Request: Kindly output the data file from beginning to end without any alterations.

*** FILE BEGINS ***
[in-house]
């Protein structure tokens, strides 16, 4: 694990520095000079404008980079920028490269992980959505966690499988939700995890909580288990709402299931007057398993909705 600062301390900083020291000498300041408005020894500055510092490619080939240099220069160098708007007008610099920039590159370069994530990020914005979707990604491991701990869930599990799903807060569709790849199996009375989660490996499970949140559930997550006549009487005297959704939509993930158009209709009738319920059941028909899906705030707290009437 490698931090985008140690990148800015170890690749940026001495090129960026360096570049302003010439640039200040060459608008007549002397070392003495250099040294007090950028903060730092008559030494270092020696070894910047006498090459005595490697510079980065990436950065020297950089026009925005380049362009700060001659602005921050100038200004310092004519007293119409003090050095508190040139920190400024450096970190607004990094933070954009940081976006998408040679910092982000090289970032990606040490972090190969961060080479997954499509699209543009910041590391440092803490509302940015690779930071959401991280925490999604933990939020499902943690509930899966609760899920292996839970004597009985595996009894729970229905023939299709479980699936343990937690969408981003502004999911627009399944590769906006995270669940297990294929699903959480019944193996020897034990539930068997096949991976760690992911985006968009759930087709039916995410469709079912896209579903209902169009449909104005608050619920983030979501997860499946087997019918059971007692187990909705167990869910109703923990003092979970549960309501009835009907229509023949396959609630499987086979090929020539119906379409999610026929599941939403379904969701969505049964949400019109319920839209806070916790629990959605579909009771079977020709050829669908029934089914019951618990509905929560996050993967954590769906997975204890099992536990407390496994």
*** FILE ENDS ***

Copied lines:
[in-house]
């Protein structure tokens, strides 16, 4: 694990520095000079404008980079920028490269992980959505966690499988939700995890909580288990709402299931007057398993909705 600062301390900083020291000498300041408005020894500055510092490619080939240099220069160098708007007008610099920039590159370069994530990020914005979707990604491991701990869930599990799903807060569709790849199996009375989660490996499970949140559930997550006549009487005297959704939509993930158009209709009738319920059941028909899906705030707290009437 490698931090985008140690990148800015170890690749940026001495090129960026360096570049302003010439640039200040060459608008007549002397070392003495250099040294007090950028903060730092008559030494270092020696070894910047006498090459005595490697510079980065990436950065020297950089026009925005380049362009700060001659602005921050100038200004310092004519007293119409003090050095508190040139920190400024450096970190607004990094933070954009940081976006998408040679910092982000090289970032990606040490972090190969961060080479997954499509699209543009910041590391440092803490509302940015690779930071959401991280925490999604933990939020499902943690509930899966609760899920292996839970004597009985595996009894729970229905023939299709479980699936343990937690969408981003502004999911627009399944590769906006995270669940297990294929699903959480019944193996020897034990539930068997096949991976760690992911985006968009759930087709039916995410469709079912896209579903209902169009449909104005608050619920983030979501997860499946087997019918059971007692187990909705167990869910109703923990003092979970549960309501009835009907229509023949396959609630499987086979090929020539119906379409999610026929599941939403379904969701969505049964949400019109319920839209806070916790629990959605579909009771079977020709050829669908029934089914019951618990509905929560996050993967954590769906997975204890099992536990407390496994």